Yesterday, an email from WinZip arrived in my inbox.
I’ve used and liked WinZip for at least a decade. Not many pieces of software can make that claim.
Lately, they’ve been emailing me pretty frequently. This particularÂ email offered a free copy of the latest WinZip if I used their affiliate link to sign up for a free trial with Netflix’s online movie service.
Ok, maybe that’s not such a bad deal if I’m not already a Netflix user, but the offer may not make sense depending on what kind of WinZip customer I am.
When I got the email, I wondered “Why Netflix?”
It might make perfect sense if WinZip knows their customer base well. Perhaps they’re sure that a majority of their users are home users, student/teacher users or small business/corporate users. If that were so, it would’ve been best to segment their email list and mail this offer only to their home users.Â And perhaps I’m somehow on that home list, rather than on their “business customer” list.
Even if all that is true, is this a service that most WinZip users can take advantage of? Does it help their users get more out of their WinZip?Â Or did they send it because Netflix is a really good affiliate deal for the makers of WinZip?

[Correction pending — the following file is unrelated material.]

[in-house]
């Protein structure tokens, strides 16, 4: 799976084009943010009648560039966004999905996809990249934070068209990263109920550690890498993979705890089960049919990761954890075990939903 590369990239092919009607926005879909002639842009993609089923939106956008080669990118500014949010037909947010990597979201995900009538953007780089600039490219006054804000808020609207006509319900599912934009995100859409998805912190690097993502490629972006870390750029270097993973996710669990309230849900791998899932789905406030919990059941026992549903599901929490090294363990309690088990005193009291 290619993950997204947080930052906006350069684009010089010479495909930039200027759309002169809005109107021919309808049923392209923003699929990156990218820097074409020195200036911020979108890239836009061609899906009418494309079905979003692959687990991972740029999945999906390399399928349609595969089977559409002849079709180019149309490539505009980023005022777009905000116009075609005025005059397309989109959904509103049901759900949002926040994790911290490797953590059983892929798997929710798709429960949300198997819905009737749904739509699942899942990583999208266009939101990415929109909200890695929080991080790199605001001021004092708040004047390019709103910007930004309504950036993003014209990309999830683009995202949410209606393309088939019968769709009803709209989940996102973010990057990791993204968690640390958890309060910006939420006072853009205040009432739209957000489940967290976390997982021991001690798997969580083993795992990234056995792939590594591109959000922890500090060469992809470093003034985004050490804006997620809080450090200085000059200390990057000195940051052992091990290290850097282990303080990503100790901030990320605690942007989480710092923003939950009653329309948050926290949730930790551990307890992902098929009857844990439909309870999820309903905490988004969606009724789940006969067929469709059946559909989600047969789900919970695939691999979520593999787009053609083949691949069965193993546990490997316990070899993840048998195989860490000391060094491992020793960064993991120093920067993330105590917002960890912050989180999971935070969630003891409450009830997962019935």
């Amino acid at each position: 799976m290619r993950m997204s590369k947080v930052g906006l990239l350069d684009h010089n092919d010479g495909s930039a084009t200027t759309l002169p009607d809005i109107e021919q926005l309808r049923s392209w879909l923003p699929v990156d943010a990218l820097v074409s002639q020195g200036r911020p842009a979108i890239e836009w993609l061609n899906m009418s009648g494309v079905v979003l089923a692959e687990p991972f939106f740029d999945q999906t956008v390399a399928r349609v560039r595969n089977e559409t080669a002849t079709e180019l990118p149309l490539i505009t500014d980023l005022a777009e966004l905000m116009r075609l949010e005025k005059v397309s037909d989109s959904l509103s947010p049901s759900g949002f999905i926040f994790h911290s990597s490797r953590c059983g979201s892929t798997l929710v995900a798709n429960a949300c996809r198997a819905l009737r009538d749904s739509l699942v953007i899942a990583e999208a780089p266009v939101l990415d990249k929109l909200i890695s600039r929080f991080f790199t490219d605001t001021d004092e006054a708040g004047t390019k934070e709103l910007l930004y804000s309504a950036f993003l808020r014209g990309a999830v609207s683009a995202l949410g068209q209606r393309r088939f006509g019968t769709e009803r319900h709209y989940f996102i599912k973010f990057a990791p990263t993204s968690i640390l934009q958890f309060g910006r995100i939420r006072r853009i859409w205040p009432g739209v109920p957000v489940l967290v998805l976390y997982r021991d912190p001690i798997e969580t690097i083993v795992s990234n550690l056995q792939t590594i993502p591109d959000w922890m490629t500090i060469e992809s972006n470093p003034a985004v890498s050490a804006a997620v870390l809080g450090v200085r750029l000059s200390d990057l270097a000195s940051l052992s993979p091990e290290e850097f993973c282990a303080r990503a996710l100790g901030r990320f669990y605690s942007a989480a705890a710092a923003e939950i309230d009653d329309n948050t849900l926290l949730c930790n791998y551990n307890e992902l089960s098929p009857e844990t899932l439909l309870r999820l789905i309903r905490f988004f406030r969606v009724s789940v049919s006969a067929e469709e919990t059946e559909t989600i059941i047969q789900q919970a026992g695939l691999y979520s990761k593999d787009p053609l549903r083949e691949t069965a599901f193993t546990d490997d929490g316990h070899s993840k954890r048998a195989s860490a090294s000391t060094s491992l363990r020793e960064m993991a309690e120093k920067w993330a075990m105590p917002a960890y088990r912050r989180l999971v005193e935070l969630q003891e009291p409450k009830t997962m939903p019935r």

The offer just doesn’t make sense from a “How can we help you get more out of our software?” perspective – something you should *always* be thinking about, whether you sell software or transmission oil coolers.
In fact, some will see that message – especially at multi-per-week frequencies – as spam.
I’m not convinced that WinZip segmented their email list before sending this out. If they had, it might make sense.
In your case, it’s essential to avoid being “one of those people” and eventually ending up on a spam blacklist.
If you’re going to send 3rd party offers to your customers, make absolutely sure they make sense by giving your customer an opportunity to leverage the investment they’ve already made in your products and services.
Whaaaa? Part 2
When you build a commodity (mostly) utility, even one as good as WinZip as been, at some point your business model is going to flatten out. With no recurring revenue, you start doing things like emailing your customers offers to purchase a movie service. Even your business customers.
Think deep and long about that business model. What happens after 100 customers? What happens after 500 or 50,000?Â What happens 10 years from now?
The more thought you invest in that stuff now, even while building the next-big-thing, the less likely you’ll need to make choices that would never cross your mind otherwise.